Q: How effective is it to use a committee member as the "compensation expert"?

A: It can be highly effective to use an experienced committee member as the compensation expert, but it places a tremendous burden on that director. As the Delaware Court of Chancery made clear in its In re Emerging Communications, Inc. decision, a committee member with special knowledge and background has a special obligation — even if (as in that case) the committee retains an outside expert.

Q: Who keeps the minutes and what level of detail should appear in the minutes?

A: Either an attorney or a careful person who has consistently drafted minutes should keep the minutes of board and committee meetings. Minutes should include references to or copies of all significant materials provided to the directors in preparation for the meeting, including, for example for a compensation committee meeting approving a new executive officer employment agreement, the tally sheet, employment agreement, summary provided by compensation expert or counsel, or report of compensation expert. The minutes should note the significant issues discussed by the committee, but generally should not detail who said what. The minutes should also indicate starting and ending times for the meeting and either describe the time spent on each decision or tailor the length of the description of each decision to reflect the relative time spent.

Q: Who decides the reasonable range of compensation alternatives for the tally sheet, especially if an external compensation expert is not involved?

A: This is where a company's outside expert and inside advisors earn their keep. These professionals should provide the first set of ranges for the tally sheet. Directors should question and test these ranges, and insist on seeing a revised tally sheet showing any changes that they would find useful before making a decision. There is nothing more frustrating for a company's internal staff and outside experts than a board that passively accepts the materials provided and does not question, push back, challenge or test the recommendations.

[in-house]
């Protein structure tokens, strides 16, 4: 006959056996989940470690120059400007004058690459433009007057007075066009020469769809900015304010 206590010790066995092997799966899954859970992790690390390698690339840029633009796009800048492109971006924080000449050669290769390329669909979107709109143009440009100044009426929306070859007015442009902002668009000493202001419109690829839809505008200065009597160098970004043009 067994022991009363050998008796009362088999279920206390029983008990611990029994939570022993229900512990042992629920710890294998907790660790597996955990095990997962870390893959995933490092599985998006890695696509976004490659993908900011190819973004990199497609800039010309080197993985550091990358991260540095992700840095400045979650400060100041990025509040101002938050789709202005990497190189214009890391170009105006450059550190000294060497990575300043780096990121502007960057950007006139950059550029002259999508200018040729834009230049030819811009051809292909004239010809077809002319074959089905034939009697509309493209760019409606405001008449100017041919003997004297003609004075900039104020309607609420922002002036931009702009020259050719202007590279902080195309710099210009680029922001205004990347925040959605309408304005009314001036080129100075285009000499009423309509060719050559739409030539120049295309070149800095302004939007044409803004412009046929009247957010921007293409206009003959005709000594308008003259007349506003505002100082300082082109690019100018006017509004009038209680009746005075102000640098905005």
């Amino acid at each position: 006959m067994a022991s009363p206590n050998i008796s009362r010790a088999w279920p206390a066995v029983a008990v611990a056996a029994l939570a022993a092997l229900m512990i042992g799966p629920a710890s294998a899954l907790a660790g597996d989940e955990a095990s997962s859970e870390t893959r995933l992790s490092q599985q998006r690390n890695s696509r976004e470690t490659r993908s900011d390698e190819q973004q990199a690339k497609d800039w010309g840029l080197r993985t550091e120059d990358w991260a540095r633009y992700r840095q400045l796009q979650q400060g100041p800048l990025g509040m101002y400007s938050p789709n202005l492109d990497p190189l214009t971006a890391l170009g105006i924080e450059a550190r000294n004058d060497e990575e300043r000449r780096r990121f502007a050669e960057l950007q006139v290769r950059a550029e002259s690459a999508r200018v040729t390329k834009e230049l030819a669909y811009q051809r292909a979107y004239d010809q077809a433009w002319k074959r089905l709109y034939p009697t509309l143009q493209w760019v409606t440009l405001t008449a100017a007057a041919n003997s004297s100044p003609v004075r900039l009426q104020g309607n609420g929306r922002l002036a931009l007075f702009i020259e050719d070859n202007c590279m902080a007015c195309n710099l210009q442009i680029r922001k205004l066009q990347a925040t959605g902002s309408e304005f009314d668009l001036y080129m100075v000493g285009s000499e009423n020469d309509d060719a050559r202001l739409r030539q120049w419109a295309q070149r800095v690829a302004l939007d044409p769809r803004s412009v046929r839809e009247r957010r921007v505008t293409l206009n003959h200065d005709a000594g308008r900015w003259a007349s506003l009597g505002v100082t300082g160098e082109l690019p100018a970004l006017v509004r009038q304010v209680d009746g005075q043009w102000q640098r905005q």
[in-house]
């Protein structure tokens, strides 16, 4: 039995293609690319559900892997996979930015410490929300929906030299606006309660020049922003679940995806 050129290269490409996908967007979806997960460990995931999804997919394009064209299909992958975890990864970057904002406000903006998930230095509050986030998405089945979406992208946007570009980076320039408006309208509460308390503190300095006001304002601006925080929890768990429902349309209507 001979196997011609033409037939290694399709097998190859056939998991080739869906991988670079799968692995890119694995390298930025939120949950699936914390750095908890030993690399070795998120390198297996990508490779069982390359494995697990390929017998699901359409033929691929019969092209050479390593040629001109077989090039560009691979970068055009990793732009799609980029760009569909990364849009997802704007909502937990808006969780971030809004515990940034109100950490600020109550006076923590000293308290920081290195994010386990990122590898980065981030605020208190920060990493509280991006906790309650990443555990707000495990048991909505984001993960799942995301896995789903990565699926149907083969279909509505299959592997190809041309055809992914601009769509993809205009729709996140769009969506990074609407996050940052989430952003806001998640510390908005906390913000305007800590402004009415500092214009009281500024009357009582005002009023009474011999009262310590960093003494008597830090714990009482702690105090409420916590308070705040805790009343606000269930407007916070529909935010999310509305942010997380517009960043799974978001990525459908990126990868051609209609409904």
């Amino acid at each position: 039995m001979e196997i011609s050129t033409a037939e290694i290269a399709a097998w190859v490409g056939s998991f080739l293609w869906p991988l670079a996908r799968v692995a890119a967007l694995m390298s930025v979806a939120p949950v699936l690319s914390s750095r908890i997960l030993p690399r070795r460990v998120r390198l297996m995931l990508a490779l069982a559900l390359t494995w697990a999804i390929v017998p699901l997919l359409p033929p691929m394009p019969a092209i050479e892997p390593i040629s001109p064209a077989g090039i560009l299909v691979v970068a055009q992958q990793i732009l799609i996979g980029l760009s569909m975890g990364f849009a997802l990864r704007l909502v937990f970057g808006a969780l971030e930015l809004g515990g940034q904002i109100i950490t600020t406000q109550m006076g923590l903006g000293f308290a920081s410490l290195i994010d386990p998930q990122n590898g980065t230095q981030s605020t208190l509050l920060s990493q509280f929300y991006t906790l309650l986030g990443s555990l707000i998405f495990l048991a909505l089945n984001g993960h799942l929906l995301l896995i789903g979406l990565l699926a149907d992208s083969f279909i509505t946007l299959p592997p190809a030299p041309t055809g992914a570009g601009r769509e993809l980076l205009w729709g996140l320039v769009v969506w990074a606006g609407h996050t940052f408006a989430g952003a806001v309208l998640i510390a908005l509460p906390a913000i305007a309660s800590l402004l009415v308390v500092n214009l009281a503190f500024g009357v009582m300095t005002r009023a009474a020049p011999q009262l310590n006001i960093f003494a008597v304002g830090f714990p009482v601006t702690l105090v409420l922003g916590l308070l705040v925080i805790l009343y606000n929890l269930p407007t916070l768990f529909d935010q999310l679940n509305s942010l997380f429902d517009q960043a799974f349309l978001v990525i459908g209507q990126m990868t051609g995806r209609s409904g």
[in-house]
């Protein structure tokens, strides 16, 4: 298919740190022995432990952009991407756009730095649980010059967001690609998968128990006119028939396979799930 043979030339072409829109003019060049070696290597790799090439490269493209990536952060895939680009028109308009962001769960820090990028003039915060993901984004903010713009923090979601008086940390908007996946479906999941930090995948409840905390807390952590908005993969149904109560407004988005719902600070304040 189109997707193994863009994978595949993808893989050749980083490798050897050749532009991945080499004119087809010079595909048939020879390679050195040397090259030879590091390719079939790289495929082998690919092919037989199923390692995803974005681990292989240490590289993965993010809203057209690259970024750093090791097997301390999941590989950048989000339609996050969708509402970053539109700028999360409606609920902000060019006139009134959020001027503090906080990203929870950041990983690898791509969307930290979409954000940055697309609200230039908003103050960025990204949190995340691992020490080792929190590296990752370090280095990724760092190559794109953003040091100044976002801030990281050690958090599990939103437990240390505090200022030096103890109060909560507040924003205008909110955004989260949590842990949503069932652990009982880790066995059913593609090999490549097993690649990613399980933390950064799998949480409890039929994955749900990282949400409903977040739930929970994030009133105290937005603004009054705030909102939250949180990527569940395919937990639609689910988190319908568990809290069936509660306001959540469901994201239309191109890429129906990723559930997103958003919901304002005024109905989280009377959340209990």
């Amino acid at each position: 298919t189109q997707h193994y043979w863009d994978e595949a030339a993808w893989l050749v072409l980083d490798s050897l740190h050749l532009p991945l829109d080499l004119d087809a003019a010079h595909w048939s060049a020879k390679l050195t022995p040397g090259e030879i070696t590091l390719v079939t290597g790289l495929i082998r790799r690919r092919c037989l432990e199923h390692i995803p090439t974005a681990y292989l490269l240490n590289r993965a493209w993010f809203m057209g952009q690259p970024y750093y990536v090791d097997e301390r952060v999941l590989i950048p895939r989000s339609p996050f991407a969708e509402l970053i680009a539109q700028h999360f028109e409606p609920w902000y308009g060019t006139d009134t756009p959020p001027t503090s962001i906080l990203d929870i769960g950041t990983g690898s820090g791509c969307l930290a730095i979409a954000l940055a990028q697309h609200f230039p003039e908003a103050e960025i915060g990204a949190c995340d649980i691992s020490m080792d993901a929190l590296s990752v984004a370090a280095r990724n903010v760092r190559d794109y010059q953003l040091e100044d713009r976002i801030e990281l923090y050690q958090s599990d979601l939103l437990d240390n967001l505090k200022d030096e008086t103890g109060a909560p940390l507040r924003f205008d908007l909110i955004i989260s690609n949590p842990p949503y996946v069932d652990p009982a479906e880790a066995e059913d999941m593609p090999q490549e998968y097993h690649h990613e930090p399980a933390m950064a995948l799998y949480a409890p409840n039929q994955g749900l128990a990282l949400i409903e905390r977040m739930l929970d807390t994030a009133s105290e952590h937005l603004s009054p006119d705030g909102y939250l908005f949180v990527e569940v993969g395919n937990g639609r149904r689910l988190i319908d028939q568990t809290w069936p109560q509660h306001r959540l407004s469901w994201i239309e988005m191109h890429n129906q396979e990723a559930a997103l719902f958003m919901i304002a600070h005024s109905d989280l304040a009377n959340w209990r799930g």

Q: How far can we apply this "best practices" guidance? A: Although the Delaware Supreme Court's decision specifically addressed compensation committee deliberations regarding executive compensation, the general themes behind the procedures it outlined would be appropriate for decisions by other board committees and by the full board, as well as for the full board in its role providing oversight of committee decisions: "Quantify. Discuss. Document."

Additional Information

You can find the full text of the Delaware Supreme Court's decision in In re The Walt Disney Company Derivative Litigation at http://courts.delaware.gov/opinions/(y501l1453qrhjvvfdzlhnv55)/download.aspx?ID=77400. You can find the full text of the Delaware Court of Chancery's opinion in In re The Walt Disney Company Derivative Litigation at http://courts.delaware.gov/opinions/(ymaqvrn5bplq3n45izvbwx55)/download.aspx?ID=64510. You can find discussion of other recent cases, laws, regulations and rule proposals of interest to public companies on our website.